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Tag Archive for: seniors

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How Can Occupational Therapists Best Support Older Adults as they Transition to Non-Drivers?

Guest Blogger Lauren Heinken, Occupational Therapist

It’s winter, and with the season comes decreased daylight and increased risk of weather-related adverse driving conditions. These factors can contribute to a higher incidence of motor vehicle collisions, and this may be particularly true for older adult drivers who are experiencing physical and cognitive health changes. The Ontario Ministry of Transportation (MTO) reports that senior drivers with cognitive impairment/dementia have up to 4.7 times the risk of being involved in a motor vehicle collision. The MTO’s Senior Driver License Renewal Program operates in an effort to ensure that older adult drivers are screened for health changes that may impact their ability to drive. Occupational Therapists (OTs) may be involved in the process by administering the screening tools that can play a role in determining an individual’s fitness-to-drive; however, physicians and the MTO work together to ultimately decide whether an individual is able to maintain their license or not.

Many older adults see driving as imperative for maintaining their independence, especially if they have been lifelong drivers or are relatively unfamiliar with other forms of transportation. More physically demanding forms of transportation, walking to bus stops, or cycling, may no longer be viable alternatives for many. Outside of the main urban centres, Canada’s population is dispersed across great geographic distances; in more rural areas, public transportation services may be sparse if available at all. The distances individuals need to travel on a frequent basis to access services and participate in activities of their choosing are often great. As health professionals who focus on helping individuals find ways to engage in their chosen occupations, it fits that OTs should be involved in supporting older adults who have lost, or are at risk of losing, their ability to drive.  OTs can work with their clients to minimize the way in which losing one’s license influences overall quality of life and ability to engage in chosen occupations.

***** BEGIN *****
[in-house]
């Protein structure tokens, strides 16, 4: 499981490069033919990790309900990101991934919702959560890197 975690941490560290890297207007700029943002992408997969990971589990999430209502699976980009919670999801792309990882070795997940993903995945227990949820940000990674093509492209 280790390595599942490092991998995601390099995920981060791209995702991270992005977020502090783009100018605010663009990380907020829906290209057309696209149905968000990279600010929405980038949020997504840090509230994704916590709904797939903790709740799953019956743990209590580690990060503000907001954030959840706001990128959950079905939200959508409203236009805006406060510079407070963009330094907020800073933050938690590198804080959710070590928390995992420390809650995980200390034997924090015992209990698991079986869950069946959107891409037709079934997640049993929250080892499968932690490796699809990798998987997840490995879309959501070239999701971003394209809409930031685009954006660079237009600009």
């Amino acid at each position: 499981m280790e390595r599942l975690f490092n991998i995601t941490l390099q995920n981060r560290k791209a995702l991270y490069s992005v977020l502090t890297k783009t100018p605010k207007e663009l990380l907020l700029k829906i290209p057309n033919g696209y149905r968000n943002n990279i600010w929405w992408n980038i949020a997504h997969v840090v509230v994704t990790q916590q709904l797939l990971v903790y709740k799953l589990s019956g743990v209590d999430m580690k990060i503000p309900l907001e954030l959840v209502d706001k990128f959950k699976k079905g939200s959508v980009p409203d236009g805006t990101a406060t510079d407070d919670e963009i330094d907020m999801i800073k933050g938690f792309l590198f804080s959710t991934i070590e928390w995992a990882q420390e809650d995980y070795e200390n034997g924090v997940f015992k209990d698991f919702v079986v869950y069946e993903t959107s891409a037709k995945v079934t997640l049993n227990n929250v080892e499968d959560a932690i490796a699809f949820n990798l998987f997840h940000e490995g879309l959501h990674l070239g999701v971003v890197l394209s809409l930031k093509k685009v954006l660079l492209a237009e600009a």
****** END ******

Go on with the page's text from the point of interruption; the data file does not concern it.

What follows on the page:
As with any major life change, planning for the loss of one’s drivers license well in advance can help to limit the impact of the change when it happens. After all options for ensuring and promoting someone’s ability to drive safely have been exhausted, the next responsible therapist-client step would be to initiate discussions related to transportation alternatives, regardless of whether or not this lifestyle change will be occurring in the near future. It is understandable that OTs may be reluctant to initiate these discussions as safe continuation of driving is often an emotionally charged subject and can lead to very difficult conversations.  Introducing the subject slowly and matching the content of the conversation to the client’s comfort level can help to limit any negative effects on the OT-client therapeutic relationship. Below is a proposed progression of an OTs involvement with a client who has lost, or is at risk of losing their ability to drive.

 

 

 

 

OTs should let the changing seasons serve as a reminder to consider initiating these discussions during client sessions. Although clients may be unreceptive and unwilling NOW to accept intervention aimed at preparing for this lifestyle change for LATER, a brief discussion may be enough to get them thinking about this important topic to help them adjust to the possibility when / if it arises.  Sometimes as therapists the ideas we introduce early are not accepted for months or years later, but our role includes having the patience to work with clients around their comfort level and to support change when they are ready to accept it.

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Older Adults and Financial Stress

In a previous post, Solutions for Disability-Related Stress, we discussed how clients who are ill or who have been injured almost always deal with financial stress, and provided some solutions an Occupational Therapist can offer.

Other sources of financial stress can stem from aging.  Our senior population faces increased healthcare bills, long-term living expenses and more which can all create a great deal of anxiety.   Take a look at the following guide care of Reverse Mortgage Alert (not a mortgage broker) to learn more about Senior’s financial stress and to find some coping strategies.

Reverse Mortgage Alert:  Financial Stress Coping Guide for Seniors

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Can Distraction be Helpful for the Mind?

Distraction is everywhere…

up-squirrel

 

 

 

 

 

 

 

… Back to our post.  While it’s important to avoid life’s distractions and focus on the task at hand, a new study is showing that some distraction can benefit older adults with creativity and problem solving.  Learn more about the study and its findings in the following from CTV News.

CTV News:  Aging brain benefits from distraction: study